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TABC Steps Up Enforcement Against Direct to Consumer Wine Shipments by Retailers

The Texas Alcoholic Beverage Commission (TABC) issued a press release on Friday, June 3rd advising that it has entered into agreements with FedEx and UPS to halt the shipment of wine by out of state retailers to Texas consumers.

The direct shipping situation in Texas has been in a state of flux for years following the seminal Granholm v. Heald decision, which opened up many states to direct shipment of wine by wineries in 2005. Following Granholm, plaintiffs in a number of states have filed lawsuits to determine the scope of the court’s ruling, particularly whether it applied to retailers or only wineries.

Lawsuits filed in Texas alleged that Texas laws preventing direct to consumer sales by out of state retailers violated the commerce clause of the U.S. Constitution because retailers within Texas were permitted to make such shipments. The cases were decided last year on appeal to the Fifth Circuit Court of Appeals, which ruled that Texas was not required to allow out of state retailers to ship wine to Texas consumers, but could continue to permit in-state retailers to do so.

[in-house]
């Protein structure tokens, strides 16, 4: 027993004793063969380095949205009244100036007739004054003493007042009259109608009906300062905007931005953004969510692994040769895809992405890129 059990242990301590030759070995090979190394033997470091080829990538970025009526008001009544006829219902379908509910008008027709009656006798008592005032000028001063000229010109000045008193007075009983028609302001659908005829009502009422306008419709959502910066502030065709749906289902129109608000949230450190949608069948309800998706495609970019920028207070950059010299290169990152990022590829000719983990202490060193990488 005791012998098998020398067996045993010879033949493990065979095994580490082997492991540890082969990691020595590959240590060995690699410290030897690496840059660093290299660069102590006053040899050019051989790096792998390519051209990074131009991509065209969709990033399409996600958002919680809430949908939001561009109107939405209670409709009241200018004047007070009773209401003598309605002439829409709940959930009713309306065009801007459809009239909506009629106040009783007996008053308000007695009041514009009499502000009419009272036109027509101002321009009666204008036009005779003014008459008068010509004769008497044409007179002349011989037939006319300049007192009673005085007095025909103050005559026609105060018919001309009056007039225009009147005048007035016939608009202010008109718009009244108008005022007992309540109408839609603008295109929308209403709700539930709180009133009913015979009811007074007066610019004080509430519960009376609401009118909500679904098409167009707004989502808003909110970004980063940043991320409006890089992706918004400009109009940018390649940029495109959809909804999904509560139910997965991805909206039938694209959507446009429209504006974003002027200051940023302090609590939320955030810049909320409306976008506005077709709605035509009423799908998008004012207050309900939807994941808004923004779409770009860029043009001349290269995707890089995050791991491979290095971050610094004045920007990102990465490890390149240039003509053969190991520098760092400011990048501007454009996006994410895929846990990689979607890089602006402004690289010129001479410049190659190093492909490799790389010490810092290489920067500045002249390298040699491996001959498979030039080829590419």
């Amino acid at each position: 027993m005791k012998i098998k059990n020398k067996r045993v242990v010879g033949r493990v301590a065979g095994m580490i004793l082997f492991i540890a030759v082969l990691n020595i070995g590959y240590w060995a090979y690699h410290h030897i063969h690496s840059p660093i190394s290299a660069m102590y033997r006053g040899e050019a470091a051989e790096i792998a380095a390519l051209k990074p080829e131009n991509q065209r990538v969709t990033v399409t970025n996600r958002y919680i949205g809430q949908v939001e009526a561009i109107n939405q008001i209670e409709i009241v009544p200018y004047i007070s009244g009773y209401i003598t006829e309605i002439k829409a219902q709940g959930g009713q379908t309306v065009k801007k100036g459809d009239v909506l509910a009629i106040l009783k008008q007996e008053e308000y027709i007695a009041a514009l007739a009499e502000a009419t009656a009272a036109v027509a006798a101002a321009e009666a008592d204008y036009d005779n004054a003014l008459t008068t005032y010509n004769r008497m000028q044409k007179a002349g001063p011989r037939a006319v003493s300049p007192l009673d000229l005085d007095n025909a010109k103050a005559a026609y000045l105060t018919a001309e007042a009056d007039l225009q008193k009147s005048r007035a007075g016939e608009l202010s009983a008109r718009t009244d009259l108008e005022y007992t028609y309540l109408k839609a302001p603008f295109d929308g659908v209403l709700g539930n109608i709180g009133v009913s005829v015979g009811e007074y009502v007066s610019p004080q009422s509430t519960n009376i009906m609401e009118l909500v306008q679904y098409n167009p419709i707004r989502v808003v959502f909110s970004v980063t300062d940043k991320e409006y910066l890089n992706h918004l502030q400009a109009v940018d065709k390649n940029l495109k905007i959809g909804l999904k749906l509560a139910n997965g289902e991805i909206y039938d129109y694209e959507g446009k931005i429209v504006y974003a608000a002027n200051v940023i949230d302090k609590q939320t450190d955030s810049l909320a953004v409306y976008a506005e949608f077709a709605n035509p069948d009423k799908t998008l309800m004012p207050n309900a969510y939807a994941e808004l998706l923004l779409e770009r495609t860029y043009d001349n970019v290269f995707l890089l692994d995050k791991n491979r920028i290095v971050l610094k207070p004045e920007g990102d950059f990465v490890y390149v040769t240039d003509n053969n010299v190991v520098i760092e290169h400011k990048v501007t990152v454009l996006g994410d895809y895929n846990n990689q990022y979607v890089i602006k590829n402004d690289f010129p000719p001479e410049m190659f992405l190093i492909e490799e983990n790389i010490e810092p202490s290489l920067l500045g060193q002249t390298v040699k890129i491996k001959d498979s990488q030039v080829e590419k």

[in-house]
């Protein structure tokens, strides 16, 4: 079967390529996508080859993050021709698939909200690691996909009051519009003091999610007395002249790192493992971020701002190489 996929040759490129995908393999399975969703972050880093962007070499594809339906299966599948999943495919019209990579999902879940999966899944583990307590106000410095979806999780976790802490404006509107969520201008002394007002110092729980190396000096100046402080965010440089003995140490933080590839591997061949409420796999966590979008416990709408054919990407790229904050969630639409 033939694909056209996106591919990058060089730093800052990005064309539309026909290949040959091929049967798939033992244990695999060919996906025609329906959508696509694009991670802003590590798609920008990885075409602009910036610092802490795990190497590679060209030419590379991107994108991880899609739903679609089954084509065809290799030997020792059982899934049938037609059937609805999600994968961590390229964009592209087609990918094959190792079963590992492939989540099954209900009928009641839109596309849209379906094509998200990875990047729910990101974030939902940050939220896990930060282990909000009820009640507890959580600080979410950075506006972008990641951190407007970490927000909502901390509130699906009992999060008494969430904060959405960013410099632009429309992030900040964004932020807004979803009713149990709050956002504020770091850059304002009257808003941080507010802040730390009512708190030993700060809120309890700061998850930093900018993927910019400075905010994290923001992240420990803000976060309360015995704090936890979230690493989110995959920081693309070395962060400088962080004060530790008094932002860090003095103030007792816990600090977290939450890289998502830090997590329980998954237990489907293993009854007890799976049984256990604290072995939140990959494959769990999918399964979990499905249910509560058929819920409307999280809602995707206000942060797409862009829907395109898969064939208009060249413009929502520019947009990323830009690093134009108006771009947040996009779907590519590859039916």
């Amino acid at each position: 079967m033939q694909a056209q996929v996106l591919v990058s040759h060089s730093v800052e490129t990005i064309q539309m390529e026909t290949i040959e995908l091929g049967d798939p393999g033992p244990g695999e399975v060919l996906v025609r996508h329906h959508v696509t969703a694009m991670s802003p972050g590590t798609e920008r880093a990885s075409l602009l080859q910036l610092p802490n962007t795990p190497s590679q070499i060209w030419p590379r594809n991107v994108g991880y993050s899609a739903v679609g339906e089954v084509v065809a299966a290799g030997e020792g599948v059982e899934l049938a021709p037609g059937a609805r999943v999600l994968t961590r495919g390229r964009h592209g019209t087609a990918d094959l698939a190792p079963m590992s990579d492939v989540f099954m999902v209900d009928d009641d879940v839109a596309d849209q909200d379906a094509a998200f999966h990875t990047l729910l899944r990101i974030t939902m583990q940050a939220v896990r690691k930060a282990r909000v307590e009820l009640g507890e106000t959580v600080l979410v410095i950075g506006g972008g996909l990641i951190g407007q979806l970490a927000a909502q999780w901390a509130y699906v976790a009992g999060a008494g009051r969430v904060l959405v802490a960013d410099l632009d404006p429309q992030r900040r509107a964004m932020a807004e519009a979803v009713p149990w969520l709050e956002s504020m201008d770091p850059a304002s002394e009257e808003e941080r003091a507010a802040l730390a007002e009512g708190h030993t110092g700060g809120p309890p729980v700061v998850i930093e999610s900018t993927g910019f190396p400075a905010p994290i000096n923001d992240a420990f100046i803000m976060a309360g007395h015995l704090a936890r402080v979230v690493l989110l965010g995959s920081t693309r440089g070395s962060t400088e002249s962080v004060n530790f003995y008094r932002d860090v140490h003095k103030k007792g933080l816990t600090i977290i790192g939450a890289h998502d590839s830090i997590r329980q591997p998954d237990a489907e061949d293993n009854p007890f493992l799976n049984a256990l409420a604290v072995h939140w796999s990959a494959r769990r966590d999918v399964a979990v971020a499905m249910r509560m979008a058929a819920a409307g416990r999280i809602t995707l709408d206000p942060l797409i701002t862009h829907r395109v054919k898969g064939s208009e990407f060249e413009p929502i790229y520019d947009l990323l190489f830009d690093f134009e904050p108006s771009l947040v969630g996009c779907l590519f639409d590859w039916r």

Following the Court of Appeals’ ruling, the TABC began notifying retailers that shipments to consumers in Texas were not legal. More recently, the TABC has provided FedEx and UPS with the names of out of state retailers who have recently shipped wine to Texas consumers (TABC has not said how it came to identify such retailers.) FedEx and UPS in turn have agreed to notify the listed retailers that such shipments violate the retailers’ shipping agreements with the companies and may lead the shippers to refuse to ship packages for the involved retailers. For its part, TABC says it will contact the retailers directly and may also contact the alcoholic beverage control agencies in the retailers’ home states in cases where the retailers fail to comply with the TABC’s requests.

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